Zeiss Ikon Contina II (524/24) – Camera Review

Zeiss Ikon Contina II (524/24) – Camera Review

2560 1440 James Tocchio

When shooting vintage cameras there exists something of a sweet spot- a kind of “Goldilocks zone” that only a certain number of cameras occupy. For most photo geeks, a camera needs to be old enough to have the vintage appeal we’re pining for, yet it can’t be so old as to be prohibitively slow and archaic in its operation.

We’ve seen it before. If a camera’s too ancient it becomes too alien, and would-be shooters are turned off. Because of this, many excellent cameras go unappreciated and unused. Think of the folding cameras of the 1950s or even TLR (twin lens reflex) cameras like the Minolta Autocord. The result? People may never experience the joy of ground glass viewfinders, the calm of shooting a fully manual camera, or the exceptional image quality of larger format machines. It’s a shame, really. But just because a camera’s very old, doesn’t mean it can’t be a fun, everyday shooter. These are exceptional machines capable of taking amazing pictures, and they’re pretty easy to use once you’ve done a bit of reading.

Take the Zeiss Ikon Contina II that I’ve been shooting for the past few weeks. It’s more than six decades old, smells like a dusty old goat, and looks like it belongs in a museum. But guess what? It takes great pictures! Sure, it’s not as quick or as sexy as your Sony A7R, but you still love your grandma even though she’s no Hannah Davis. So cut the Zeiss some slack.

If you’re looking for a beautiful, antique, 35mm folding camera that’s actually usable, the Contina II may be it. There are some issues, but they won’t be a deal breaker for those willing to work. If you’re ready to find out what Germany had to offer photographers of the early 1950s, read on.

Zeiss Ikon Contina Camera Review 2

Prior to 1951, the 35mm folding Zeiss had been known as the Ikonta 35, and when the Ikonta eventually became known by the name Contessa, a less expensive model was developed and released alongside. This more affordable folding 35mm camera became known as the Contina, and it would see continual production in various forms for the next 15 years. And even though the various models released in this period look wildly dissimilar, the core design of the Contina remains the same throughout its run.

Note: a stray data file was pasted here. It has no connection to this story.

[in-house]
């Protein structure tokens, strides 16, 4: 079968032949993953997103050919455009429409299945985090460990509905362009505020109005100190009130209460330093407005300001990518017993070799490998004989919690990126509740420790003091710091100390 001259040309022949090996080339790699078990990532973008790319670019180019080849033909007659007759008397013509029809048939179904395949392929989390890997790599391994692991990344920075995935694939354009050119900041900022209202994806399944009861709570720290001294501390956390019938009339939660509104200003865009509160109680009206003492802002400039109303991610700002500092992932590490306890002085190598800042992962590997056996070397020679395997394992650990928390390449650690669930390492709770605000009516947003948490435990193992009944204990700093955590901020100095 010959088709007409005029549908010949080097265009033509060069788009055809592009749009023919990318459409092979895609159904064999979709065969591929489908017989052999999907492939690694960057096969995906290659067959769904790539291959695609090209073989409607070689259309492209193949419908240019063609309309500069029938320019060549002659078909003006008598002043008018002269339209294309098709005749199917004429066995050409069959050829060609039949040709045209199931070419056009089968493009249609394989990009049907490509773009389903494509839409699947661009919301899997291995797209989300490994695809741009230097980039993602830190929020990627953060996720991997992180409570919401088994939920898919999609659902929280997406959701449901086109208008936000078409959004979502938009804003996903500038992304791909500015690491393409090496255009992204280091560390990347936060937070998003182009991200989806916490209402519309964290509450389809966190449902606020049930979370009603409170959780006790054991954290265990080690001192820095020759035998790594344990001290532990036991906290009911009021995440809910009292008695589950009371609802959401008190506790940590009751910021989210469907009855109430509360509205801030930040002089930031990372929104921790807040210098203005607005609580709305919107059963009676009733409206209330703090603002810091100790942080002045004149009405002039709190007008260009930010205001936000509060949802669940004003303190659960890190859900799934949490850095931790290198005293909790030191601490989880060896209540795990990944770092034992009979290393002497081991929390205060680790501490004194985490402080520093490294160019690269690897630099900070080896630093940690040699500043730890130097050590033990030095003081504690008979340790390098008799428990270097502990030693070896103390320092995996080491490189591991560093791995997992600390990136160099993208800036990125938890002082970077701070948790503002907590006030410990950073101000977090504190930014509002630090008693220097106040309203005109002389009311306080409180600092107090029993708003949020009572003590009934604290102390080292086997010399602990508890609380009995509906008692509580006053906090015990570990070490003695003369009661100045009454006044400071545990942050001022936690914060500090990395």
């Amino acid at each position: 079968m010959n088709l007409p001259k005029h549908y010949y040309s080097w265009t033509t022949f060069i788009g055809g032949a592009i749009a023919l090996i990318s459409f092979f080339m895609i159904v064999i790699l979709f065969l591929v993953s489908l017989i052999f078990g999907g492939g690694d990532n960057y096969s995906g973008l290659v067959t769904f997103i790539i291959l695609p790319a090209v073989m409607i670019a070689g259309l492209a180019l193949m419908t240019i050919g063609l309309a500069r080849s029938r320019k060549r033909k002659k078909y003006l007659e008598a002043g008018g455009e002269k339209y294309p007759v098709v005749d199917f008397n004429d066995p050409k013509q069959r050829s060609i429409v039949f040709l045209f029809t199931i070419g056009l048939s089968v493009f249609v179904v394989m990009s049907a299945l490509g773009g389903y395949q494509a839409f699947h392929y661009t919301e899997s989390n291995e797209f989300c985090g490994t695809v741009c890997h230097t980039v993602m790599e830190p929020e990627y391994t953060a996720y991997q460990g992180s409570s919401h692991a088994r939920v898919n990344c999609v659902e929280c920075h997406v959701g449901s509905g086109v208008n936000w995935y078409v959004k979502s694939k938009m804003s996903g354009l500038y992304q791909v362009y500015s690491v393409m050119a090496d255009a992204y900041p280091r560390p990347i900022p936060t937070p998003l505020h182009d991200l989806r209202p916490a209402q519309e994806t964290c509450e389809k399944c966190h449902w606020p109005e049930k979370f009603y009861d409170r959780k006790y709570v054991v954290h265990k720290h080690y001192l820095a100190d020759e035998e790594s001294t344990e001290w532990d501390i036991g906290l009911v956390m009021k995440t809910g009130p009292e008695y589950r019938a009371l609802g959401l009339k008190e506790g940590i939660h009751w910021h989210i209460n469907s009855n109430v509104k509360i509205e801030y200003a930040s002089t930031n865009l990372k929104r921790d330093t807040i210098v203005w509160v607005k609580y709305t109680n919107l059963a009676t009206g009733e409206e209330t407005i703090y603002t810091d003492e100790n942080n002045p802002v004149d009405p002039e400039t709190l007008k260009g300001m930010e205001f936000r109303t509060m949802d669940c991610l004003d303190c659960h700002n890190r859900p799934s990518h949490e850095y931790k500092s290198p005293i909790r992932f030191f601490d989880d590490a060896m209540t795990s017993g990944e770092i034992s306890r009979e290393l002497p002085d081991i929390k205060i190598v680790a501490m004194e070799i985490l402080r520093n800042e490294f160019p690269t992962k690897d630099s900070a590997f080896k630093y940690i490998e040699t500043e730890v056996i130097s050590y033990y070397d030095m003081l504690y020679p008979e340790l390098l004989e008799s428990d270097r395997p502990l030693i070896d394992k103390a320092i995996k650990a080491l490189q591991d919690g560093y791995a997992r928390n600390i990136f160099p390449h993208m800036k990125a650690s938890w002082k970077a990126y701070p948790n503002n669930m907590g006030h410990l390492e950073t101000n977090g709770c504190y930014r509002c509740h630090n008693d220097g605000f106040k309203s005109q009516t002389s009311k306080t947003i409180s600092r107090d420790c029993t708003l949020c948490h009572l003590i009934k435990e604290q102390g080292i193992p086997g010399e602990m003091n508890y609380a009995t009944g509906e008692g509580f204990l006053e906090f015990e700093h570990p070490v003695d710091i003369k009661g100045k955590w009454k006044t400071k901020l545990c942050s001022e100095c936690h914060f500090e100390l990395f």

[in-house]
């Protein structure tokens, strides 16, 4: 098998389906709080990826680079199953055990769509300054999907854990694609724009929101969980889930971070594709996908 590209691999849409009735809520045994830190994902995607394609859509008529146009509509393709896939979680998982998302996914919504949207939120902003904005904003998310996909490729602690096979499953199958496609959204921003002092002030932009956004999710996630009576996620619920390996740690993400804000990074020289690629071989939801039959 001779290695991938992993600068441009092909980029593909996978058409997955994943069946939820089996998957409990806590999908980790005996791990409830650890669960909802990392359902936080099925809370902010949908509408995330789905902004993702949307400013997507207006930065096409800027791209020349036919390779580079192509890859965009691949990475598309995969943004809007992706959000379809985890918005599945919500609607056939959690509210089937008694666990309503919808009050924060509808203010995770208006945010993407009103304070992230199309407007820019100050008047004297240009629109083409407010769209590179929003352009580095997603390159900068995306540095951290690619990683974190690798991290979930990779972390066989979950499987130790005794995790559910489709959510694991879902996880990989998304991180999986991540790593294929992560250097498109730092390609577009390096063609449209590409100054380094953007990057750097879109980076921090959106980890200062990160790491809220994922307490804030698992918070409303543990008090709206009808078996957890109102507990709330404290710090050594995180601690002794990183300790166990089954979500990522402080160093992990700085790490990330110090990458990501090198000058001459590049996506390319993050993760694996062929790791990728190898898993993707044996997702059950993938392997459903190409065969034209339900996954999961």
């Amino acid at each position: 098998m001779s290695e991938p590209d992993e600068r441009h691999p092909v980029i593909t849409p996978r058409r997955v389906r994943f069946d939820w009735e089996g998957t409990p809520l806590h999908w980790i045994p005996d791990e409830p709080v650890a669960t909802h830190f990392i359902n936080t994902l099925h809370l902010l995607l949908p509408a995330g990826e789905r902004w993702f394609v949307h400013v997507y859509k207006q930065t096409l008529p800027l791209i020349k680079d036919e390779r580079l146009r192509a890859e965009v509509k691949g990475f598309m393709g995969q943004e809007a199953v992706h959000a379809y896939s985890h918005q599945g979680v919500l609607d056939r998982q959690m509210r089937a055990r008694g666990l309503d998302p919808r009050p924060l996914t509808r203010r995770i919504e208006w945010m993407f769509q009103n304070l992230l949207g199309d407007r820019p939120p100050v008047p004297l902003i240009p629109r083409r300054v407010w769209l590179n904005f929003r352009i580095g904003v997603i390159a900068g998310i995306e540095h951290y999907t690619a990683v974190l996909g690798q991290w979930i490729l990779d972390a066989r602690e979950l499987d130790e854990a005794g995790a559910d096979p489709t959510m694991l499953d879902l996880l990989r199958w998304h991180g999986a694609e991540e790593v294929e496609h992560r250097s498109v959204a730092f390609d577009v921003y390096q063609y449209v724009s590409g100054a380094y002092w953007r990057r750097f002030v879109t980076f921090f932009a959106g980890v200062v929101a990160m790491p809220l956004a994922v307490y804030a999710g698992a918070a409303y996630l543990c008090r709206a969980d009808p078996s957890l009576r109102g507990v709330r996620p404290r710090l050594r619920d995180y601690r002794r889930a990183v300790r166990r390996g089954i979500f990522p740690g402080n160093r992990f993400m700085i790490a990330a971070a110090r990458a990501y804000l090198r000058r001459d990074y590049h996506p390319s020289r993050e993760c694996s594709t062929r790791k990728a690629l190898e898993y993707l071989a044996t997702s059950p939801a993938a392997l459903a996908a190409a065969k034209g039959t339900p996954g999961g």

All Continas are small, well-built, 35mm film cameras usable by both amateurs and enthusiasts alike. They feature compact lenses in either rigid mount (later models) or in a collapsible folding apparatus (earlier cameras). They use leaf shutters capable of Bulb shooting and speeds ranging from 1 second to 1/250th or 1/300th of a second (dependent on shutter model). The bells and whistles customary to the era are all here, such as frame counters, rewind knobs, self-timers, and variable apertures.

Zeiss Ikon Contina Camera Review 7

Our review version is the Contina II, made between 1952 and ’53. It’s especially notable for having a rangefinder focusing mechanism (something the rest of the Continas lack), so if you’re looking for the best Contina this is likely the one to own on account of the raltive ease of focus afforded by the rangefinder, as well as its sophisticated folding. It’s true that other Continas offer light-meters, but for my money a focusing mechanism is more valuable than a light meter.

As if keeping track of all the options available within the range of Continas isn’t demanding enough, there exists within the model itself a choice to be made. The Contina II offers fitment of either an Opton-Tessar 45mm ƒ/2.8 lens, or the Novar 45mm ƒ/3.5 seen on our version. Both lenses are good, with the Tessar having a better reputation for overall quality. Whether or not this reputation is deserved is debatable, but we’ll get deeper into the lenses a bit later.

Aesthetically, the Contina II is a stoic, austere machine. It’s a no-frills, dour camera, though that’s not to say it’s unappealing. When one studies the Contina II, one begins to imagine that the designers were compulsively obsessed with symmetry. Those of us who share a certain penchant for symmetrical machines will appreciate the measured placement of its various knobs, viewfinder and rangefinder windows, and even its fastening rivets.